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ART MANIFESTO: Utopian Fevered Dreams

“If you are unwilling or unable to create your own Utopia, you will inevitably live in someone else’s.”

From Patacelsus


I have it on good authority that good art manifestos start with a declaration denouncing all previous art movements and putting them on notice that they have been found out to be hacks concerned only with money. In keeping with that fine tradition that may or may not even exist, I am putting the leaders of all previous human societies on notice, we have found out that you are run by hacks concerned only with money. Most leaders who are dead are safe from the embarrassment of being found out. Those leaders currently alive don’t seem capable of shame, so for now lets just end the ritual formality of denunciation and get into it.

But what is Utopia exactly? It’s heaven, heaven on Earth. A heaven built with one’s own two hands. Everyone is in the Utopia game. Since Ur and Babylon, all of civilization has been an imitatio in divinus. Everyone wants to build “their” Utopia. Guess who’s Utopia we are living in now?

Why Art Manifesto and not An Art Manifesto? Well, to put it quite plainly, I’m not just talking about art, or the arts, I’m also talking about THE ART, the only Art really. All of the rest of it is just practice in technique. Some people are technically amazing, and an even smaller slice of people actually achieve Art without ever intending to. Many who practice The Art have no artistic technique to speak of and yet still make it work. But many, many, many, who aspire to art or The Art, fail, miserably. Because they never even try.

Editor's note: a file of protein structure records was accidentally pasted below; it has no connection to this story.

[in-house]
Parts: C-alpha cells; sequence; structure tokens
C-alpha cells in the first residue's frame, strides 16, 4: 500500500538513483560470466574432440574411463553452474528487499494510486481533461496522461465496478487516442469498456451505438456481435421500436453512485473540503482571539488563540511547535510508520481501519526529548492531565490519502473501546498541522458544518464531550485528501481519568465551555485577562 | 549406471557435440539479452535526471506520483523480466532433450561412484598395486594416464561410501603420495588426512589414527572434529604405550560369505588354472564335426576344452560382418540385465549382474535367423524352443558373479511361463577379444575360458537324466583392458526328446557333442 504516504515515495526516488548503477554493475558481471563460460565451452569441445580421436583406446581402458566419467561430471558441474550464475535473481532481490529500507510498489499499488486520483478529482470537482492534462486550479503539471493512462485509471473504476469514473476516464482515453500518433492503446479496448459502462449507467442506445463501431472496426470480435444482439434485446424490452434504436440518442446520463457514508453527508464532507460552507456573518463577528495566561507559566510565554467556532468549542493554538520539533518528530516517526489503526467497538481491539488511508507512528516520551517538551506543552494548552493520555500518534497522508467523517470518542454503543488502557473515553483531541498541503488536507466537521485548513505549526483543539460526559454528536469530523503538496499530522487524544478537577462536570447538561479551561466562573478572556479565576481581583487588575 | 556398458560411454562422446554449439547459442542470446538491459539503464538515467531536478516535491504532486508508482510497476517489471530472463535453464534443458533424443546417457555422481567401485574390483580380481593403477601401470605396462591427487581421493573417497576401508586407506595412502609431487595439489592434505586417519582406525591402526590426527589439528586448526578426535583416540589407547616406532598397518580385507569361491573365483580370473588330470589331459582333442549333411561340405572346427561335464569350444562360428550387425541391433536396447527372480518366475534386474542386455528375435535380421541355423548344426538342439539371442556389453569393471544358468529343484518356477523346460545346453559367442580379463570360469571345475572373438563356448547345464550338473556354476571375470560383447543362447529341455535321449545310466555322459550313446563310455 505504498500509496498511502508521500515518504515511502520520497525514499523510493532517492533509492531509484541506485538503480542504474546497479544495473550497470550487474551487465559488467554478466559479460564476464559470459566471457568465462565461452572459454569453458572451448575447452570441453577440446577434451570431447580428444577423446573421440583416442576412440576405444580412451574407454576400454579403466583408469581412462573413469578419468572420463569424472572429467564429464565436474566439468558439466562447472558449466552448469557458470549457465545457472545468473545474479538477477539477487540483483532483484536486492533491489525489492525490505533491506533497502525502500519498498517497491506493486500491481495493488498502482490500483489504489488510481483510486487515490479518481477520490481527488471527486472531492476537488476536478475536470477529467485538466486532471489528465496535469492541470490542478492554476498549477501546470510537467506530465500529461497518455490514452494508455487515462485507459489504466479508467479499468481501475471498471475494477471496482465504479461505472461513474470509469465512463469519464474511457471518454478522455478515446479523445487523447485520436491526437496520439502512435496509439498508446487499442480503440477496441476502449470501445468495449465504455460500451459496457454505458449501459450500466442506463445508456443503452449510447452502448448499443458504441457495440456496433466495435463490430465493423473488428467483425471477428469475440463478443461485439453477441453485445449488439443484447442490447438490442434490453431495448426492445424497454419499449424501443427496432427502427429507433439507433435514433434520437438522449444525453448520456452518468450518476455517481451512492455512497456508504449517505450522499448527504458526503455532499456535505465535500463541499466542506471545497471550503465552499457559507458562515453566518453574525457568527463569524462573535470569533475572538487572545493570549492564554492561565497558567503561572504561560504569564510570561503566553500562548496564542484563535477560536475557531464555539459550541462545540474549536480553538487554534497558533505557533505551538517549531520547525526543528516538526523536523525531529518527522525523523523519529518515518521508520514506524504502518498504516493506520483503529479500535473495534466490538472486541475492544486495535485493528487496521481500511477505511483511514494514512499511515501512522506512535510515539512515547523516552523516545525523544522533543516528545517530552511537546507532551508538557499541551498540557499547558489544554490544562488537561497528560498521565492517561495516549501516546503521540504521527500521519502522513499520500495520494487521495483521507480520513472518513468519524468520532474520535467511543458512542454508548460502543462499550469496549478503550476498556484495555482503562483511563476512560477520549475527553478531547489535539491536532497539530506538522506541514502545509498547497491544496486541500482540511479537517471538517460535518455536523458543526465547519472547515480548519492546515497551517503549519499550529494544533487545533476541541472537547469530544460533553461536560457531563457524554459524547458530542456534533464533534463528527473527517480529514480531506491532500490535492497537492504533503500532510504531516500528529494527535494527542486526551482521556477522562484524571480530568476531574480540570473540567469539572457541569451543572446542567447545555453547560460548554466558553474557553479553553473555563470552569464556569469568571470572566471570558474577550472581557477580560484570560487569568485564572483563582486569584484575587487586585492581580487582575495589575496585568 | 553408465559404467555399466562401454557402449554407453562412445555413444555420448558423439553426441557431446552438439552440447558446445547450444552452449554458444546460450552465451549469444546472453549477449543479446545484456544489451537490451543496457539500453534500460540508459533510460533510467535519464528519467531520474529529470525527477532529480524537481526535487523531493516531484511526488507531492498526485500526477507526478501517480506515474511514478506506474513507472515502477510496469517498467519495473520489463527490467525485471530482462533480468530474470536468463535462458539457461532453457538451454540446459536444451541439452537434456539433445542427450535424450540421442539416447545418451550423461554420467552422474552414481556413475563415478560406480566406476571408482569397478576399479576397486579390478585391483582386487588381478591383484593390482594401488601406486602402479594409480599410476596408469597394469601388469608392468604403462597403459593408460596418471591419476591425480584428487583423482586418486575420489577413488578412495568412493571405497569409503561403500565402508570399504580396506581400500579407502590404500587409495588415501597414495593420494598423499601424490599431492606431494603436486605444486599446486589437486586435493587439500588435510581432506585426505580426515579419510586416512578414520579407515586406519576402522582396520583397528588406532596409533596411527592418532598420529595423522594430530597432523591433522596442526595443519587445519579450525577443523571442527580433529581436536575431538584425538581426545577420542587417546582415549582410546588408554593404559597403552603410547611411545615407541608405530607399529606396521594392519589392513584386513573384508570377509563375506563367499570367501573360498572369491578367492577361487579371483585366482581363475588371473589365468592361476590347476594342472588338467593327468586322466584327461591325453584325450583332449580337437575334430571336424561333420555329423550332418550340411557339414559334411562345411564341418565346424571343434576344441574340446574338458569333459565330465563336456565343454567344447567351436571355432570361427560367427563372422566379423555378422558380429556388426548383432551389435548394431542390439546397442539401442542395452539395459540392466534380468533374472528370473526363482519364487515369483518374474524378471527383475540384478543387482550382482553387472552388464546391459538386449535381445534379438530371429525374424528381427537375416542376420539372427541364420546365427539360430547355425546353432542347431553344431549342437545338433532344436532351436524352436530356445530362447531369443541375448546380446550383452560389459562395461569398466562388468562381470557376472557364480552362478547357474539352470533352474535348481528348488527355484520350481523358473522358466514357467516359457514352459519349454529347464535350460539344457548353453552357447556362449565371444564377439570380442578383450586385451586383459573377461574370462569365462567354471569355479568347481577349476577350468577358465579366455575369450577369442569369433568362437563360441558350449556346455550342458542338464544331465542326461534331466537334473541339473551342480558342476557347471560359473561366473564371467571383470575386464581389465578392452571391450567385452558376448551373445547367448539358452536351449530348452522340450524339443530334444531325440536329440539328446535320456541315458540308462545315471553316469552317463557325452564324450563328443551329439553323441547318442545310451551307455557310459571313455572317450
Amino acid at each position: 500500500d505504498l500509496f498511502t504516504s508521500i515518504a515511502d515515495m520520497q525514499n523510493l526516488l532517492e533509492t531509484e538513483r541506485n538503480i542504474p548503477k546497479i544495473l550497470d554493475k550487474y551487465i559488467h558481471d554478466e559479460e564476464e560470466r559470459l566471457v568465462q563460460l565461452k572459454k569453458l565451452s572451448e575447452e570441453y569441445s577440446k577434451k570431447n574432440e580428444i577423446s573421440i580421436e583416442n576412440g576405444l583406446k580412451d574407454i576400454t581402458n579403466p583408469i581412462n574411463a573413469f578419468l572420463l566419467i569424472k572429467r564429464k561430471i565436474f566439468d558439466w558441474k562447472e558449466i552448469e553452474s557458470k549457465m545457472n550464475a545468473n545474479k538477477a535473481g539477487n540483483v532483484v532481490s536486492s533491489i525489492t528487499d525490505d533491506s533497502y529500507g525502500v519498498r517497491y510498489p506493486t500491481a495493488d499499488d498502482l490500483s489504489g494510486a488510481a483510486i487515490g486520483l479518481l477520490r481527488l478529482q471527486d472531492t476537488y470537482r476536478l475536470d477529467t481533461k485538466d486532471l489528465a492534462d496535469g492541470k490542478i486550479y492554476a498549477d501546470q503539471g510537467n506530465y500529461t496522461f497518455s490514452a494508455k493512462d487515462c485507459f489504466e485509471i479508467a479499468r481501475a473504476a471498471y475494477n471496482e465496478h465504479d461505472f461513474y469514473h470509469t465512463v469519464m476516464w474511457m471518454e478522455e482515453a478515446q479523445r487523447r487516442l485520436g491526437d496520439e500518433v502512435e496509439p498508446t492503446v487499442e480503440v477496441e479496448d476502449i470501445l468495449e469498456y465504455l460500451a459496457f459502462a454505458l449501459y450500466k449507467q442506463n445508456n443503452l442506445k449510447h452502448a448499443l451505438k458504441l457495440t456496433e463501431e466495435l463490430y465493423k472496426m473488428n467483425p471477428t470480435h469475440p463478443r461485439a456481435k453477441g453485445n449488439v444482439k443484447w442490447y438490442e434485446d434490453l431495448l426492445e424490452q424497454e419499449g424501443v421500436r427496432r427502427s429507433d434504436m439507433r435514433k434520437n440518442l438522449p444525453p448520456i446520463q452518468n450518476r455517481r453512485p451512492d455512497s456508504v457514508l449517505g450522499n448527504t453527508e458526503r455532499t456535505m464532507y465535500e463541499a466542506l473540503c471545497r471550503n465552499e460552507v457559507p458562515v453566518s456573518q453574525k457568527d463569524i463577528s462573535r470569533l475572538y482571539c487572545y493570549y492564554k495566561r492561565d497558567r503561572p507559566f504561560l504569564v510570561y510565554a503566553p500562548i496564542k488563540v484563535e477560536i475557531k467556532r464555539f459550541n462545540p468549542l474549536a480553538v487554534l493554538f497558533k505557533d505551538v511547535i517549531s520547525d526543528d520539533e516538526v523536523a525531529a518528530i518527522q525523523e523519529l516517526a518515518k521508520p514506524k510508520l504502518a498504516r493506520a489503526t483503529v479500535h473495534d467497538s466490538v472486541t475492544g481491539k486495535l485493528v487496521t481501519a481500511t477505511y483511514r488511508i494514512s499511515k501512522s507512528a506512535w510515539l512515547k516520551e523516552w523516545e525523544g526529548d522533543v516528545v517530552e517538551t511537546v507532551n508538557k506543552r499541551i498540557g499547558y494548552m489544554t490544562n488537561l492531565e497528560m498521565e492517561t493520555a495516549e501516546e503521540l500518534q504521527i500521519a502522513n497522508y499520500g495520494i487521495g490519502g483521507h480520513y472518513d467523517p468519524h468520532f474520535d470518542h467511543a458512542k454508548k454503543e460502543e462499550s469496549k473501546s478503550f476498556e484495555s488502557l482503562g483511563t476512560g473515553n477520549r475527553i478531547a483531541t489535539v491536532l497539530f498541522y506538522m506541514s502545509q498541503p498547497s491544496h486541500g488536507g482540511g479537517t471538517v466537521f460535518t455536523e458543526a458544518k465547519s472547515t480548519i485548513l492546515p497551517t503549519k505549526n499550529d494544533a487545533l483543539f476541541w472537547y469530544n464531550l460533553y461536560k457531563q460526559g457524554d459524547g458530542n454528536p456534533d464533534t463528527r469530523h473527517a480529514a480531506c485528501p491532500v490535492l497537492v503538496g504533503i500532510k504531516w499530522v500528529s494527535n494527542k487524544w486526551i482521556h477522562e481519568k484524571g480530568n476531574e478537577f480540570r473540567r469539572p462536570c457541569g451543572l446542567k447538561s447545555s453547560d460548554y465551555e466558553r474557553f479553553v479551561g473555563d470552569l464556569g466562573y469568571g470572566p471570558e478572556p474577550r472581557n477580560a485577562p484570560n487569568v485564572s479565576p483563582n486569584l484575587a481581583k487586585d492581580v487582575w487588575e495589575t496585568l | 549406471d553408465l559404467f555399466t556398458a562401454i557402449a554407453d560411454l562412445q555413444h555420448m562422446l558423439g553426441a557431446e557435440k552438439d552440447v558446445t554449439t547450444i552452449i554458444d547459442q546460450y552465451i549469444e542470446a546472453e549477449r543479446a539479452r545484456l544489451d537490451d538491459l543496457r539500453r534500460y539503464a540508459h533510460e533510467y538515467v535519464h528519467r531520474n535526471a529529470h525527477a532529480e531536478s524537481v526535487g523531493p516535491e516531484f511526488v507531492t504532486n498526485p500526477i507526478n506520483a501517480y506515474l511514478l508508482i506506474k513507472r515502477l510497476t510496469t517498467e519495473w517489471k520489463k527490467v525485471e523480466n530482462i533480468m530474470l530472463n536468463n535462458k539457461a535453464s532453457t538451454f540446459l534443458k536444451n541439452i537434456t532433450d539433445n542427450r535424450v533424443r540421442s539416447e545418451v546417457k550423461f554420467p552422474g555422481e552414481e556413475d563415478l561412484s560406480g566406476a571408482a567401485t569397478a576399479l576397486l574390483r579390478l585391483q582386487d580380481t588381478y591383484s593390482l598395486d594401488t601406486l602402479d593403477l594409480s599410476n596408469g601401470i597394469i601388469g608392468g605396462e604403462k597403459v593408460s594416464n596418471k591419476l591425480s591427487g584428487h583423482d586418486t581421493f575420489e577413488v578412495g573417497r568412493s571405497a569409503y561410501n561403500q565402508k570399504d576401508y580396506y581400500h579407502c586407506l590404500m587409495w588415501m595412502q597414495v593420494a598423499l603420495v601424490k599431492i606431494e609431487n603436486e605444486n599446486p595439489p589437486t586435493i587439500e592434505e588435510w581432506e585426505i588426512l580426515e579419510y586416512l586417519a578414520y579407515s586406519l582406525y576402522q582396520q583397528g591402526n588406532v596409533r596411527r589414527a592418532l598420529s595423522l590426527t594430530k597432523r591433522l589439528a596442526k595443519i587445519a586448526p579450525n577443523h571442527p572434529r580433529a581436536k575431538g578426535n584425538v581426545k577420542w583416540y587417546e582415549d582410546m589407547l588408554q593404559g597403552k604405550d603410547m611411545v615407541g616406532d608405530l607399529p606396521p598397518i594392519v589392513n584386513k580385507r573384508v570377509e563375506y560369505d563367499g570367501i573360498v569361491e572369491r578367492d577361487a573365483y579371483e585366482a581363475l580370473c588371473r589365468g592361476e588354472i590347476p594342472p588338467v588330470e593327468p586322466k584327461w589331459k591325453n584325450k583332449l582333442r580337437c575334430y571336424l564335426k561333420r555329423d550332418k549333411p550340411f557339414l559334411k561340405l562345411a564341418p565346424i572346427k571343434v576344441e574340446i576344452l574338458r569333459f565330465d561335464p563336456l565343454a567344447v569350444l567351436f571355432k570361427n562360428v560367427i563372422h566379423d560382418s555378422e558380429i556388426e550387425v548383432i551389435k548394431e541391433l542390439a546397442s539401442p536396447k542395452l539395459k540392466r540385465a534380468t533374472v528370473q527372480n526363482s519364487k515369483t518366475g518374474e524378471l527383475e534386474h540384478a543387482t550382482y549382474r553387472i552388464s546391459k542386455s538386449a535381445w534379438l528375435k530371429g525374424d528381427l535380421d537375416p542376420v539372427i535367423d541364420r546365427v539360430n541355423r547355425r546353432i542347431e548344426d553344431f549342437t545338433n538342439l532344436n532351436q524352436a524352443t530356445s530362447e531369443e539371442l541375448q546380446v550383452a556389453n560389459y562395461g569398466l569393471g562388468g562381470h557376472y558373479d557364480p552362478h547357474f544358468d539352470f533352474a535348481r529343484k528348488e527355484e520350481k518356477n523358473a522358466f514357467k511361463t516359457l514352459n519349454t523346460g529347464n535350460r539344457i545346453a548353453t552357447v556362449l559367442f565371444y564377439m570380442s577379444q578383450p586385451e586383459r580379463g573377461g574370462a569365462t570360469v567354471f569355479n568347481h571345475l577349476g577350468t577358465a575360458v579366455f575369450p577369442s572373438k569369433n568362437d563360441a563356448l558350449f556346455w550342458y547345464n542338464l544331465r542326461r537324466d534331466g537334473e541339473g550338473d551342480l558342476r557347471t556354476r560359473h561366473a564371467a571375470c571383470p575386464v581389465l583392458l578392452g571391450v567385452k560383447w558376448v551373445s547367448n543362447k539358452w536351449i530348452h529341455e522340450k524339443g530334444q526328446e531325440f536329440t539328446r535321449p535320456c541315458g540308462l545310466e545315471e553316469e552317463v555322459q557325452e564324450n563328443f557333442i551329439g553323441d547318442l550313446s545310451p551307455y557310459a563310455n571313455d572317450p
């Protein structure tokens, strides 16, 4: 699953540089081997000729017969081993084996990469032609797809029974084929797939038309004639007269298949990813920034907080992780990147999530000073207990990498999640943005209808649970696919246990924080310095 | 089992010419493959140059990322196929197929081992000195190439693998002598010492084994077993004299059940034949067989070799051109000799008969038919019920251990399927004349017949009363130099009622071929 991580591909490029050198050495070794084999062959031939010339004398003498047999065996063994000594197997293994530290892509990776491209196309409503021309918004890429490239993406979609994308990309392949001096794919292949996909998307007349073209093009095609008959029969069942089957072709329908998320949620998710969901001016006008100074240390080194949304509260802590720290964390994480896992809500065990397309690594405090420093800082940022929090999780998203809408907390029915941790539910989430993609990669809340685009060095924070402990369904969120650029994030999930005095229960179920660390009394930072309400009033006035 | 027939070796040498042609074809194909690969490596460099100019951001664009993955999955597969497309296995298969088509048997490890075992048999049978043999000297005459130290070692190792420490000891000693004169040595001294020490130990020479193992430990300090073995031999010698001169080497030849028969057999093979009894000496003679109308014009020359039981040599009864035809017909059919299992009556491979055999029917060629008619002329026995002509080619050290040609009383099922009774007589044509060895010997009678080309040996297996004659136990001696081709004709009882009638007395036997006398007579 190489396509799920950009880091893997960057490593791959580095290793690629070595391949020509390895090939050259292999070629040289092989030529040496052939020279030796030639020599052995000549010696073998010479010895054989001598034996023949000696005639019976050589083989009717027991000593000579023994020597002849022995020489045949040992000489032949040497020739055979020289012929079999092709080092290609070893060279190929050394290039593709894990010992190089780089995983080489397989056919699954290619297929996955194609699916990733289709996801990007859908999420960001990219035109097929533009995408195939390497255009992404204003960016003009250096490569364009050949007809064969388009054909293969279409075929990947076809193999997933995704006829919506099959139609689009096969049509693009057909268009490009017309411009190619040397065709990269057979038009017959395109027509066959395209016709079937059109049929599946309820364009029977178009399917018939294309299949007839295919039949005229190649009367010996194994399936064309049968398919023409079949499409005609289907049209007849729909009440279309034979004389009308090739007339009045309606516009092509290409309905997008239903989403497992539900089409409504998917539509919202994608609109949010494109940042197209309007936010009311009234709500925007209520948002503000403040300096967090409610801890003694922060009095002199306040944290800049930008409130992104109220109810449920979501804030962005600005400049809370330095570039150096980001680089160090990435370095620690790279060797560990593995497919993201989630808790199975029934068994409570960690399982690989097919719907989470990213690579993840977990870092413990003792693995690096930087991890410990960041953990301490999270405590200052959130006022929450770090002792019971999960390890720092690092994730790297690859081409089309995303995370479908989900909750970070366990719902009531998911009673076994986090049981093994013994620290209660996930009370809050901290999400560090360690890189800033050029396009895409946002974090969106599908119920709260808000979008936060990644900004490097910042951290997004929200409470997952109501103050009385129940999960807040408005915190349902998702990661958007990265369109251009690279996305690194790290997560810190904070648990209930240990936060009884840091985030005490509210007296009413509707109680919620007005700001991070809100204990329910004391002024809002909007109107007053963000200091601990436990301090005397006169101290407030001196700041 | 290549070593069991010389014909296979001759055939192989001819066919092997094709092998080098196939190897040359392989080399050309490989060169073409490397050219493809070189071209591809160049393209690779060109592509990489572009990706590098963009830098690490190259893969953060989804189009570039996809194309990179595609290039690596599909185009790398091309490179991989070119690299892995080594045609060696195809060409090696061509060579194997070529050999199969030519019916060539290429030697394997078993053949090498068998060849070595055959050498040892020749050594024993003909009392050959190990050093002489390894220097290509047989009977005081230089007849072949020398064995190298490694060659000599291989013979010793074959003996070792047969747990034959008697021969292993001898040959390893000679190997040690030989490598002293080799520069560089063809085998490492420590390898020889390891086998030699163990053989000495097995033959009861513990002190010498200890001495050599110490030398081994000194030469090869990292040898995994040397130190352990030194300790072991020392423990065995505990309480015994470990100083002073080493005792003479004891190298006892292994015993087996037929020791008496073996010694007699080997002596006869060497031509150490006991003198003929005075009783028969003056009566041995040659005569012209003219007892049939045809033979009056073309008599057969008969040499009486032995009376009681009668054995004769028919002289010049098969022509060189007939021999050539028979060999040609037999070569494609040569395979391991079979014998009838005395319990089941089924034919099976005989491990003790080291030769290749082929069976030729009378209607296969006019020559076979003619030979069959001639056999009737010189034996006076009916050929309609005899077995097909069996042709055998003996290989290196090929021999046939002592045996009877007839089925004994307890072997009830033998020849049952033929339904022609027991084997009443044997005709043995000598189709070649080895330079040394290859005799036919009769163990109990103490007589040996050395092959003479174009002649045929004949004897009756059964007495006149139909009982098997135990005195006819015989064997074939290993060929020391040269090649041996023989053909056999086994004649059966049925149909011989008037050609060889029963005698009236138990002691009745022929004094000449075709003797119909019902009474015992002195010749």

If you are unwilling or unable to create your own Utopia, you will inevitably live in someone else’s. Many create their own Utopias, but have neither the means or the will to build it very far outside of their imagination. This is the consequence of the Capitalist Utopia we all live in. Our Utopias either stay locked in our imagination, never breathing free, or quickly bankrupt us, or sometimes, get us locked away behind bars, either in a jail or a hospital.

Then there are some who have technique, they achieve unto The Art, and spend their lives churning out baleful anti-art, which like the flaming eye of Sauron, seeks out imagination, creativity and freedom, and burns it out of a person, replacing it with product jingles, corporate logos, and asinine TV/video ads. The products of these anti-art da Vinci’s go on to live their own lives in the ether, astral plane, noosphere, collective unconscious, whatever you like to call it.

But imagine having the means and the will, and choosing not to create a Utopia. What does one call that? Imagine not having the imagination to create a Utopia. That is the beginning and end of poverty. The Capitalist Utopia has broken your body, and hence, your mind. Or it has broken your mind, your body is soon to follow. The Capitalist Utopia is a meat grinder, and Mammon turns the crank.

What kind of art can you make these days that some jackass isn’t looking to commodify and sell? Or would it be better to say commode-ify? What kind of art resists best this trend of the endless shit torrent of “content”? What medium aesthetically and physically resists being owned and sold?

While we’re on the topic of demonology, why do Capitalists get all the fun? Belphegor is in Peter Binsfeld’s demonology too. He is the demon of sloth, and teaches mankind ingenious devices. Seeing him inside out, he encourages mankind to cast off drudgery and instructs in tools designed to eliminate work. He was known to the ancient Middle-East as Baal-Peor, his symbol was a phallus and he was associated with orgies. The Kabbalists know him as the disputer, would that more people in a labor dispute had made friends with him. What better demon to evoke for a Utopia? What better demon to preside over the end of someone else’s Utopia?